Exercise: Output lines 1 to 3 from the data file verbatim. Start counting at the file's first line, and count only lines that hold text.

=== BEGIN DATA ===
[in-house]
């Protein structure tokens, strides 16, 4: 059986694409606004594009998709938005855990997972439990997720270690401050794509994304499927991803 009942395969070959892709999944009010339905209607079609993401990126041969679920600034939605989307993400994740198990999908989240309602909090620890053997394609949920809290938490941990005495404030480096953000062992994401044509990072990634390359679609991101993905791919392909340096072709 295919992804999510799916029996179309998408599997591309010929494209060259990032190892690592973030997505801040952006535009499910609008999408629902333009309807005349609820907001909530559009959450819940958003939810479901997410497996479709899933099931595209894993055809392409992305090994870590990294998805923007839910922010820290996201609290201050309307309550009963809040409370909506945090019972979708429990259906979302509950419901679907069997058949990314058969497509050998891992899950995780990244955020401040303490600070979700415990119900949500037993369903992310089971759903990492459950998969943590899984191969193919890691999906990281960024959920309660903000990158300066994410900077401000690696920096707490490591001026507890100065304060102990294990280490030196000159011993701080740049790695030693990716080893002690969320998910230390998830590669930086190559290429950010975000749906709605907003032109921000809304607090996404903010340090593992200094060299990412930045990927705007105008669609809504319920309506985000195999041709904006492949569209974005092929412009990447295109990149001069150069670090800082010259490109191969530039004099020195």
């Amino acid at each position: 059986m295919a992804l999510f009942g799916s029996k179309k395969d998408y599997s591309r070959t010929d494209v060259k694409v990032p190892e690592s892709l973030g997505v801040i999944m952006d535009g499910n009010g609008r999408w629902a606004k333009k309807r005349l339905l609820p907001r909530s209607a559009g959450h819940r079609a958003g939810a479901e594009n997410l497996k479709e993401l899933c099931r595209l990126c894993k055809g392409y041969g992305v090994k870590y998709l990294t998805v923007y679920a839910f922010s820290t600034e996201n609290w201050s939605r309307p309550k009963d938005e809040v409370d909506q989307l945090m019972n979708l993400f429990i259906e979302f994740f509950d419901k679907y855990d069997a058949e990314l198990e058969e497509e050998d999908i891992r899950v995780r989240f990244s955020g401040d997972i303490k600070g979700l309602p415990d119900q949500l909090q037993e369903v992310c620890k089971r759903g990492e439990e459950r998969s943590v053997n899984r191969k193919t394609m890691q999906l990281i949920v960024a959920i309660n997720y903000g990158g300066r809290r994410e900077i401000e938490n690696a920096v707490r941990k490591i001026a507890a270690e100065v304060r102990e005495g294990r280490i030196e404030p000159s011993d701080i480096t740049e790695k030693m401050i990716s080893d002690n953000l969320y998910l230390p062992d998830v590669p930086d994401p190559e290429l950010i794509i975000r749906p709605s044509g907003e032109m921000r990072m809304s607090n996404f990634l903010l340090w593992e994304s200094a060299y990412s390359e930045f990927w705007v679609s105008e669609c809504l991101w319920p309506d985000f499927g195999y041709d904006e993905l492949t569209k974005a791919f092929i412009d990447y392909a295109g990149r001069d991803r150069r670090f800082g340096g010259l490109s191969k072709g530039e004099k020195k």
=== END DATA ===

[in-house]
């Protein structure tokens, strides 16, 4: 059986694409606004594009998709938005855990997972439990997720270690401050794509994304499927991803 009942395969070959892709999944009010339905209607079609993401990126041969679920600034939605989307993400994740198990999908989240309602909090620890053997394609949920809290938490941990005495404030480096953000062992994401044509990072990634390359679609991101993905791919392909340096072709 295919992804999510799916029996179309998408599997591309010929494209060259990032190892690592973030997505801040952006535009499910609008999408629902333009309807005349609820907001909530559009959450819940958003939810479901997410497996479709899933099931595209894993055809392409992305090994870590990294998805923007839910922010820290996201609290201050309307309550009963809040409370909506945090019972979708429990259906979302509950419901679907069997058949990314058969497509050998891992899950995780990244955020401040303490600070979700415990119900949500037993369903992310089971759903990492459950998969943590899984191969193919890691999906990281960024959920309660903000990158300066994410900077401000690696920096707490490591001026507890100065304060102990294990280490030196000159011993701080740049790695030693990716080893002690969320998910230390998830590669930086190559290429950010975000749906709605907003032109921000809304607090996404903010340090593992200094060299990412930045990927705007105008669609809504319920309506985000195999041709904006492949569209974005092929412009990447295109990149001069150069670090800082010259490109191969530039004099020195």
């Amino acid at each position: 059986m295919a992804l999510f009942g799916s029996k179309k395969d998408y599997s591309r070959t010929d494209v060259k694409v990032p190892e690592s892709l973030g997505v801040i999944m952006d535009g499910n009010g609008r999408w629902a606004k333009k309807r005349l339905l609820p907001r909530s209607a559009g959450h819940r079609a958003g939810a479901e594009n997410l497996k479709e993401l899933c099931r595209l990126c894993k055809g392409y041969g992305v090994k870590y998709l990294t998805v923007y679920a839910f922010s820290t600034e996201n609290w201050s939605r309307p309550k009963d938005e809040v409370d909506q989307l945090m019972n979708l993400f429990i259906e979302f994740f509950d419901k679907y855990d069997a058949e990314l198990e058969e497509e050998d999908i891992r899950v995780r989240f990244s955020g401040d997972i303490k600070g979700l309602p415990d119900q949500l909090q037993e369903v992310c620890k089971r759903g990492e439990e459950r998969s943590v053997n899984r191969k193919t394609m890691q999906l990281i949920v960024a959920i309660n997720y903000g990158g300066r809290r994410e900077i401000e938490n690696a920096v707490r941990k490591i001026a507890a270690e100065v304060r102990e005495g294990r280490i030196e404030p000159s011993d701080i480096t740049e790695k030693m401050i990716s080893d002690n953000l969320y998910l230390p062992d998830v590669p930086d994401p190559e290429l950010i794509i975000r749906p709605s044509g907003e032109m921000r990072m809304s607090n996404f990634l903010l340090w593992e994304s200094a060299y990412s390359e930045f990927w705007v679609s105008e669609c809504l991101w319920p309506d985000f499927g195999y041709d904006e993905l492949t569209k974005a791919f092929i412009d990447y392909a295109g990149r001069d991803r150069r670090f800082g340096g010259l490109s191969k072709g530039e004099k020195k």